I’ve thought about this subject for years. I was raised by one abusive parent and another that offered insufficient social support during my formative years. This has cause me reflexive issues for me all my life, even to this day.
If I may, I’d like to offer a cut-to-the-bone way of examining the concept of self-esteem which I try to more properly term as sense of self or sense of social value.
The term self-esteem literally means “self-estimation“. The attempt to assess, to measure one’s self. But that is tangential. What we’re really speaking to is a matter of our response to this self-assessment. Self-assessment is a means goal, not an end one. What we are attempting to navigate are three items, a progressive sequence of means goals to an end goal: positive social inclusion.
This whole concept revolves around the instinct to be included in a given troupe’s activities and the positive interactions and results that these confer, as well as avoiding its negative interactions and negative results.
Humans are included or excluded based on social status–the perception of an individual’s positive or negative contributions to the group. It is a measure of where one fits in the hierarchy in a given troupe.
Our social status — where we fit in the hierarchy — is based upon our stature: what we have to give. It might be wealth, positive feelings, leadership, security or being funny, etc. Even a lack of threat or simple acceptance of another is valuable to others. To be included, we must be attractive, that is, to have something of value that draws others to us so that they may partake of said value.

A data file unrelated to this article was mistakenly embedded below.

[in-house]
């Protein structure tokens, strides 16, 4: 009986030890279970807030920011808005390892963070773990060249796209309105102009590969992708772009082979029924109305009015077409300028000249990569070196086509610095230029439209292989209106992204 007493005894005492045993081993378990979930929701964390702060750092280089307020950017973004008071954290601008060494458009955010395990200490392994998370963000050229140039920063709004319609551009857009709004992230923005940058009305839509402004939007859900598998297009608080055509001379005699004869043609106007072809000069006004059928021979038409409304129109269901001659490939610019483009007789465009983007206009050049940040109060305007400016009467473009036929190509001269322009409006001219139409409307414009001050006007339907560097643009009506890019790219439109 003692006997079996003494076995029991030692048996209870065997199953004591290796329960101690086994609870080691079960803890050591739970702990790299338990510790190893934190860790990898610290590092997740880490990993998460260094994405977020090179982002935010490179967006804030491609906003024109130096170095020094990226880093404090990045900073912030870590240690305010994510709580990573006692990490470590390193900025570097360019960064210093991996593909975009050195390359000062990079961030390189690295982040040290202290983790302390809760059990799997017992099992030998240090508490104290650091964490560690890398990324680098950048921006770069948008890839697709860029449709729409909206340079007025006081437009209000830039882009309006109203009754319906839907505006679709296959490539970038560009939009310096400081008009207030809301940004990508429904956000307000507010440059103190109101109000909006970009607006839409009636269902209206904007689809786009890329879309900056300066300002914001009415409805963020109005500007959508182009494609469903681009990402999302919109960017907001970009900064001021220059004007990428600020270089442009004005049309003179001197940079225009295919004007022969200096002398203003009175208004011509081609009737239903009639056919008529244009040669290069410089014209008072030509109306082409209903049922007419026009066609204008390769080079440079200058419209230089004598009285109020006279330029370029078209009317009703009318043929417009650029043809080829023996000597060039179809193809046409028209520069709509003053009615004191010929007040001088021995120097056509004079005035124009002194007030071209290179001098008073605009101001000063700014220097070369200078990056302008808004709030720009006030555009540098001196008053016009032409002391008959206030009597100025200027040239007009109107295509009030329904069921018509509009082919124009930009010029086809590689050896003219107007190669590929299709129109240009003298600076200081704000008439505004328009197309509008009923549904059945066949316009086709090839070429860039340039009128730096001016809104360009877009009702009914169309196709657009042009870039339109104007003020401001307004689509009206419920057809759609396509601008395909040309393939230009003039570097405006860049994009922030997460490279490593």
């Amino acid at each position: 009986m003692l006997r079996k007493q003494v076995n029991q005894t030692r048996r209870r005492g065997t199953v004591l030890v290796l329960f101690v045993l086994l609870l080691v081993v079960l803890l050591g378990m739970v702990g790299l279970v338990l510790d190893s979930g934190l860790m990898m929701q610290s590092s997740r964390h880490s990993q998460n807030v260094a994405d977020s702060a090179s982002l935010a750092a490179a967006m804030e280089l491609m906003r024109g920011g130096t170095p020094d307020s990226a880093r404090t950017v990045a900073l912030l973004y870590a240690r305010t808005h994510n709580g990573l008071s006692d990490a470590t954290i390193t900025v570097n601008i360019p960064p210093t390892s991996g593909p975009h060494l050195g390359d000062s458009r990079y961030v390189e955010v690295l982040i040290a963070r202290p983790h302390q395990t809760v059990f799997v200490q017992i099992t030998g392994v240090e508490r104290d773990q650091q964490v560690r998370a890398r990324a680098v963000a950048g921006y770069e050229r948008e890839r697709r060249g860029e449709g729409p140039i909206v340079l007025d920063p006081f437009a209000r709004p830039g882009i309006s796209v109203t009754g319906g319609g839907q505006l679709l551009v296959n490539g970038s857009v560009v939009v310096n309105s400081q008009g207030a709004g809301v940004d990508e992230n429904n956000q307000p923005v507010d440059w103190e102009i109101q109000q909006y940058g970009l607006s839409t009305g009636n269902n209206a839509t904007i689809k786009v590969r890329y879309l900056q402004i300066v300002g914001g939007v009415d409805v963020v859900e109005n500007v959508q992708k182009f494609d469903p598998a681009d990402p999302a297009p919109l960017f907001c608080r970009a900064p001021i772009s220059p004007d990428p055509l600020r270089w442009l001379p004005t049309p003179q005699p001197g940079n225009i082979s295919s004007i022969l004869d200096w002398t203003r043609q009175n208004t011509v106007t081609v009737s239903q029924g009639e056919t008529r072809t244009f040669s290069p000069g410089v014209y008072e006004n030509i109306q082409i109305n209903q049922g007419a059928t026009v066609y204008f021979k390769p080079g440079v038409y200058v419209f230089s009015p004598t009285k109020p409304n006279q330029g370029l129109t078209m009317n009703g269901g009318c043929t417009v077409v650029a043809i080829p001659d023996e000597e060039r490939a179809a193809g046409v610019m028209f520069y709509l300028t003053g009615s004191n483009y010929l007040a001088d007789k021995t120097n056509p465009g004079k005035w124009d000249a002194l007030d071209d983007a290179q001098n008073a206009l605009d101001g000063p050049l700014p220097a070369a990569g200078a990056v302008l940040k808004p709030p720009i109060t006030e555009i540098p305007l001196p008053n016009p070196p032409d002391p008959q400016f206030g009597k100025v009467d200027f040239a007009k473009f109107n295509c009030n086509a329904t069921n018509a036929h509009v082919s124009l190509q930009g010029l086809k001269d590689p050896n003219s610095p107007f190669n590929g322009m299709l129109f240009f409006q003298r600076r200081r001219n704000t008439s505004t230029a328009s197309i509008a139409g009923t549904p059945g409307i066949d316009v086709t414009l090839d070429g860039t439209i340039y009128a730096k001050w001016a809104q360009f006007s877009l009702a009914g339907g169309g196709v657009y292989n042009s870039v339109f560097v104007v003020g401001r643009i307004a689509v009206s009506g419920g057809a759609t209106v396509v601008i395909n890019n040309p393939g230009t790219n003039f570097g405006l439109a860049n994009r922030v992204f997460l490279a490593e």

So the sequence to creating a positive sense of self is this: have something valuable to offer, which confers stature, the level of your stature determines your status, your level of status determines the degree to which you are sought after to be included, then, with habituation, to belong.
The key to an accurate sense of social value, and it’s accompanying internal response, is an accurate measure of what you’ve got, how it is assessed by another and the “social market value” of another. One of the Dalai Lamas said something along the lines of “True humility is knowing your place, accepting that one is neither above, nor below another.”
Low self-esteem is usually inaccurately measuring what one has or can deliver, or being in an environment where one’s offerings are accurately insufficient to the demand or expectation. (“That person is in a whole different league”.) Self-doubt is a lack of accurate information of the degree to which another values our offering. Shame is the acceptance that our offering is inferior to the demand.
Whether we feel “good” or “bad” about ourselves is in fact little more than a physical response to the assessed threat of being harmed or outcast versus being safe and included.
I may be wrong, but this is my 30+ years or so of investigation of the mechanics of it, and what is to be done.
When one views things in such a light, it is easy to see the source of so many conflicts from the personal, to the international. We can understand why “victim politics” has such force. I find that this helps me be more compassionate and practical toward both myself and to others.